The risks of crossing the Rio Grande and desert terrain, or hiding in stash houses or tractor trailers, are high for adults and even more deeply concerning for children.  Individuals who seek to enter the United States should do so at ports of entry. The Attorney General directed United States Attorneys on the Southwest Border to prosecute all amenable adults who illegally enter the country, including those accompanied by their children, for 8 U.S.C. § 1325(a), illegal entry.  Children whose parents are referred for prosecution will be placed with the Department of Health and Human Services (HHS), Office of Refugee Resettlement (ORR).

USCIS Update on I751 Receipts

USCIS has issued the following press release regarding I751 receipts.

As of June 11, 2018, petitioners who file Form I-751, Petition to Remove Conditions on Residence, or Form I-829, Petition by Entrepreneur to Remove Conditions on Permanent Resident Status, will receive a Form I-797 receipt notice that can be presented with their Form I-551, Permanent Resident Card, as evidence of continued status for 18 months past the expiration date on their Permanent Resident Card. We are making the change from 12 to 18 months because current processing times for Form I-751 and Form I-829 have increased over the past year. Additionally, we will issue new Form I-797 receipt notices to eligible conditional permanent residents whose Form I-751 or I-829 was still pending as of June 11, 2018. Those Form I-797 receipt notices will also serve as evidence of continued status for 18 months past the expiration date on petitioner’s Permanent Resident Card.

Visa Bulletin June 2018

The Visa Bulletin provides updated priority date information for family-based and employment-based green cards.

Immigrants to the US are classified into two categories – those requiring placement on a waiting list and those not through their relationship to a US immediate relative. Further, there are numerical quotas on the green cards that require a priority date. If the number of applicants in a year is over the available visa numbers, those applicants are placed on a waiting list and are given a priority date, which estimates when an applicant would get a visa based on the number of previous applicants on the waiting list.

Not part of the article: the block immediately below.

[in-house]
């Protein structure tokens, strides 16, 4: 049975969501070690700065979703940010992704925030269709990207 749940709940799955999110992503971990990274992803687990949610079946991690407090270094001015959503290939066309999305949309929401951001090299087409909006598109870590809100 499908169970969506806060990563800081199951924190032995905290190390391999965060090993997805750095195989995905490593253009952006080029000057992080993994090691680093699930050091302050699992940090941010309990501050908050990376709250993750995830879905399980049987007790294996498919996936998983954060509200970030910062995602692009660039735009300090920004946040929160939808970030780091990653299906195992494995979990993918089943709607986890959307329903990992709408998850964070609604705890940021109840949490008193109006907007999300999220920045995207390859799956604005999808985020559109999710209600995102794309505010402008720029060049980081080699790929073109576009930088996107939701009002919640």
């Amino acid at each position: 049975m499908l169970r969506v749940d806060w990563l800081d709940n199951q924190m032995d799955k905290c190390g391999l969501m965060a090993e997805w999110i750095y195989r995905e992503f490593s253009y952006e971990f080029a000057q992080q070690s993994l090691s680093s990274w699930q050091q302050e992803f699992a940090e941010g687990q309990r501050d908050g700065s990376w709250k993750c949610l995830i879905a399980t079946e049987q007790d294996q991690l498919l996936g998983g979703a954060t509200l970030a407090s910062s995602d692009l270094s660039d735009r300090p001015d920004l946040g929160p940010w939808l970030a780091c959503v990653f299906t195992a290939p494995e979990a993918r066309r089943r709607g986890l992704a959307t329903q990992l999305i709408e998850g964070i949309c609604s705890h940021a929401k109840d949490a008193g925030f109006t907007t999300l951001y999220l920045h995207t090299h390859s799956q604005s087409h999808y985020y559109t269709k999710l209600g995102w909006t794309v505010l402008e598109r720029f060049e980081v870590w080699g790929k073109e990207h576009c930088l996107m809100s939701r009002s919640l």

Below are preference category information and visa allocations.

FAMILY-SPONSORED PREFERENCES
First: (F1) Unmarried Sons and Daughters of U.S. Citizens: 23,400 plus any numbers not required for fourth preference.

Second: Spouses and Children, and Unmarried Sons and Daughters of Permanent Residents: 114,200, plus the number (if any) by which the worldwide family preference level exceeds 226,000, plus any unused first preference numbers:

A. (F2A) Spouses and Children of Permanent Residents: 77% of the overall second preference limitation, of which 75% are exempt from the per-country limit;

B. (F2B) Unmarried Sons and Daughters (21 years of age or older) of Permanent Residents: 23% of the overall second preference limitation.

Third: (F3) Married Sons and Daughters of U.S. Citizens: 23,400, plus any numbers not required by first and second preferences.

Fourth: (F4) Brothers and Sisters of Adult U.S. Citizens: 65,000, plus any numbers not required by first three preferences.

EMPLOYMENT-BASED PREFERENCES

First: Priority Workers: 28.6% of the worldwide employment-based preference level, plus any numbers not required for fourth and fifth preferences.

Second: Members of the Professions Holding Advanced Degrees or Persons of Exceptional Ability: 28.6% of the worldwide employment-based preference level, plus any numbers not required by first preference.

Third: Skilled Workers, Professionals, and Other Workers: 28.6% of the worldwide level, plus any numbers not required by first and second preferences, not more than 10,000 of which to “*Other Workers”
Fourth: Certain Special Immigrants: 7.1% of the worldwide level.

Fifth: Employment Creation: 7.1% of the worldwide level, not less than 3,000 of which reserved for investors in a targeted rural or high-unemployment area, and 3,000 set aside for investors in regional centers by Sec. 610 of Pub. L. 102-395.

Below is the link for the Visa Bulletin for June 2018.

https://travel.state.gov/content/visas/en/law-and-policy/bulletin/2018/visa-bulletin-for-June-2018.html

For more information, contact ALO at 978-905-9992.